A time-line on the BBC Web site entitled A History of
Conflict sheds light on the underpinnings of chronic misinformation and
bias about Israel by the network. Many of the same themes that characterize
day-to-day coverage are apparent in the skewed background features.
Arab perspectives are amplified and endorsed, Arab violence
is downplayed and emphasis is given to supposed Zionist or Israeli culpability.
Arab leaders' violent rejection of coexistence with the Jews in pre-state
Palestine and anti-Jewish incitement, both central to the conflict, are almost
One example: The period 19291936 is gently titled
Arab Discontent even though the era in question was one of repeated
Arab-launched riots against and killing of Jews, a time that might equally have
been termed one of Jewish Discontent. A selective compiled list of
events tilts toward viewing events as driven by the increase in Jewish
immigration not by Arab spurning of coexistence and compromise. In
addition, a key development of the 1920's was omitted here
the unilateral British decision to reduce by 80% the Mandate territory
designated to a Jewish National home. In a stroke in 1922, Transjordan (later
Jordan) was created and a Hashemite chieftain from Mecca enthroned.
project of the 1920s and 1930s saw hundreds of thousands of Jews emigrating to
British Mandate Palestine, provoking unrest in the Arab community.
In 1922, a British census
showed the Jewish population had risen to about 11% of Palestine's 750,000
inhabitants. More than 300,000 immigrants arrived in the next 15
boiled over into violent clashes in August 1929 when 133 Jews were killed by
Palestinians and 110 Palestinians died at the hands of the British
Arab discontent again
exploded into widespread civil disobedience during a general strike in 1936. By
this time, the militant Zionist group Irgun Zvai Leumi was orchestrating
attacks on Palestinian and British targets with the aim of
liberating Palestine and Transjordan (modern-day Jordan) by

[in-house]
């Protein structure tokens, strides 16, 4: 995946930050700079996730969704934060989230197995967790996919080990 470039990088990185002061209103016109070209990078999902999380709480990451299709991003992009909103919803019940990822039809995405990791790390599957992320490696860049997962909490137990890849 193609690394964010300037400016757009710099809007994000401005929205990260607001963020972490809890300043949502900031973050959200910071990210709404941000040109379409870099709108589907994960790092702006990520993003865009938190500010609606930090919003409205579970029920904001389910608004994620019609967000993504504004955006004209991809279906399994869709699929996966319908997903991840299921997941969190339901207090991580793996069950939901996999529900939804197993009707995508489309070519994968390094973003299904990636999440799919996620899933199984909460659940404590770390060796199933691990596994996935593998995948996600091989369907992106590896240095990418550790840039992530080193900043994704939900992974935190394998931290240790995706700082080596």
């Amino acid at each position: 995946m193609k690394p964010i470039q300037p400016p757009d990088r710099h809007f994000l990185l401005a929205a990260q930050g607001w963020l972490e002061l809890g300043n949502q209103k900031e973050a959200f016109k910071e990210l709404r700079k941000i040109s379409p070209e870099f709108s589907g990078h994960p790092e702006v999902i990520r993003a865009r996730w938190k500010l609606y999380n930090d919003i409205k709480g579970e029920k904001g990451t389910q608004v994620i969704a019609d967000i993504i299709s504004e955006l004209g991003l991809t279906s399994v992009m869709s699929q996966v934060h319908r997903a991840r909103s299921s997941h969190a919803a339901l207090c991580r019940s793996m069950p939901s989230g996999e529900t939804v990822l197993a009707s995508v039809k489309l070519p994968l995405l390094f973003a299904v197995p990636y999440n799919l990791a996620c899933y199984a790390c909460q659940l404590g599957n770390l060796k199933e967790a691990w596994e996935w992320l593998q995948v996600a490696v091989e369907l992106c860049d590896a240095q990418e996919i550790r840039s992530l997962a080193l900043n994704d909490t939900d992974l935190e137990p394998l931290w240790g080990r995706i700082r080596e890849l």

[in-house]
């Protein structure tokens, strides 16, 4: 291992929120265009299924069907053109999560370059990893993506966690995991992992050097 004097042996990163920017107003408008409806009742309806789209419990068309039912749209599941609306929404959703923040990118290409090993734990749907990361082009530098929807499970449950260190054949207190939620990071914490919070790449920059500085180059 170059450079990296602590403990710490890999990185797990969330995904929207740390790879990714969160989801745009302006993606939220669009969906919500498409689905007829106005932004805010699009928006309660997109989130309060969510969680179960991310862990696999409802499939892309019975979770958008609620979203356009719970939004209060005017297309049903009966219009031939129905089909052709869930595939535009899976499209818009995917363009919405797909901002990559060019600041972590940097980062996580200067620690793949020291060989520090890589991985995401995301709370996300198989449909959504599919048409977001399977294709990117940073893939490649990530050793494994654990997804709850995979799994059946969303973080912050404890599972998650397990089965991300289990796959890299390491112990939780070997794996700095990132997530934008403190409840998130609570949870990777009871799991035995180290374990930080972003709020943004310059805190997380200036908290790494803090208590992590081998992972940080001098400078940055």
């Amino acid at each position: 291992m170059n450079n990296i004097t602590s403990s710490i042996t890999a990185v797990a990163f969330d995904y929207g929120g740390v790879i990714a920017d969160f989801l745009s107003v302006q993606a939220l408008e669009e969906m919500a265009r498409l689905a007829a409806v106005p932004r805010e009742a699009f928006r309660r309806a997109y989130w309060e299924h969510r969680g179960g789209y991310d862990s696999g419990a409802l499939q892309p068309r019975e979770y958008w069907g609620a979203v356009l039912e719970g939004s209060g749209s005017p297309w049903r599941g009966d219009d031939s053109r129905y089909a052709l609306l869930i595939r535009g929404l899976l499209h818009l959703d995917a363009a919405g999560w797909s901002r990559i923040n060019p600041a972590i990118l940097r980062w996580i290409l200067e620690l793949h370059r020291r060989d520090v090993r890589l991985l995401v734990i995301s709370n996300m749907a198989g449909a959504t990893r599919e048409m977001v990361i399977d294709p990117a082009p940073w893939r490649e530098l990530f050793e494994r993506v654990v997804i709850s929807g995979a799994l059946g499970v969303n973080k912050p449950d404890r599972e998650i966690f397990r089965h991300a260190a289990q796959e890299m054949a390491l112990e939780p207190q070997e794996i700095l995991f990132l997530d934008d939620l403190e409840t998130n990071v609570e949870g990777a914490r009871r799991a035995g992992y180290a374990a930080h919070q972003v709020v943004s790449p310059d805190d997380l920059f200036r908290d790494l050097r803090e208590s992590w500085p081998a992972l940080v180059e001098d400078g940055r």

Only the militant Zionist group Irgun Zvai Leum
is identified specifically as orchestrating violence. Yet the
primary orchestrator of decades of bloodshed, the longtime Mufti of Jerusalem,
Haj Amin al-Husseini is entirely omitted. Historian John Marlowe has said of
him: The dominant figure in Palestine during the Mandate years was
neither an Englishman, nor a Jew, but an Arab Haj Amin Muhammed Effendi
Anti-Jewish violence in 1920-1921 which is omitted
from the time-line and the so-called Zionist-Arab antagonism
of 1929 were both spawned by Husseini. To suggest, as BBC does, that the 1929
riots were an expression of mutual antagonism that boiled
over is a blatant obscuring of one-sided Arab aggression.
The same obfuscation applies to the outlandish
characterization of the outbreak of violence beginning in 1936 as simply
widespread civil disobedience and a general strike.
British historian Martin Gilbert describes the Arab campaign this way:
On 15 April 1936
the Arab (sic) began a General Strike followed by systematic attacks on Jewish
lives, property and fields. On 7 May the Arab leaders met in Jerusalem, and
demanded an end to all Jewish immigration, a halt to all Jewish land purchase,
and an Arab majority Government... On 13 May the Mufti of Jerusalem declared at
Haifa: 'The Jews are trying to expel us from the country. They are murdering
our sons and burning our houses.' Within a month of the first Jewish death, 21
Jews had been killed, and many farms and orchards burned by Arab action. 6
Arabs had been killed by the police, none by Jews.
From mid-July, Arab attacks on
Jews increased. Many Jews were ambushed and killed while driving, , unarmed, on
the roads. Between 20 July and 22 September, 33 Jews were killed, and several
hundred injured... In all 80 Jews had been killed. (Atlas of the
Arab-Israeli Conflict, pp. 18, 21)
The remainder of the Arab Discontent section
touches on the Peel Commission.
In July 1937, Britain, in a
Royal Commission headed by former Secretary of State for India, Lord Peel,
recommended partitioning the land into a Jewish state (about a third of British
Mandate Palestine, including Galilee and the coastal plain) and an Arab
Palestinian and Arab
representatives rejected this and demanded an end to immigration and the
safeguarding of a single unified state with protection of minority rights.
Violent opposition continued until 1938 when it was crushed with reinforcements
from the UK.
Omitted in this same period is mention of the Nazi
involvement of Haj Amin al-Husseini. From the rise of Hitler in 1933, Husseini
had been an admirer of the German leader, making contact with the German consul
in Palestine. He fled Palestine and moved to Berlin during the war where he
worked aggressively on behalf of the Nazis, broadcast radio exhortations to
fellow Muslims, urging they join the war against the Allies. He recruited six
thousand Muslims eventually organized into a Waffen SS unit that helped in the
campaign to destroy Yugoslav Jews. A deputy of Adolf Eichmann's, Dieter
Wisliceny said Husseini even
played a role in
the decision to exterminate the European Jews. The importance of this role must
not be disregarded...the Mufti repeatedly suggested to the various authorities
with whom he was maintianing contac, above all to Hitler, Ribbentrop, and
Himmler, the extermination of European Jewiry. He considered this an
appropriate solution to the Palestinian problem. (The Mufti and the Fuherer:
The Rise and Fall of Haj Amin el-Husseini, by J.B. Schechtman pp.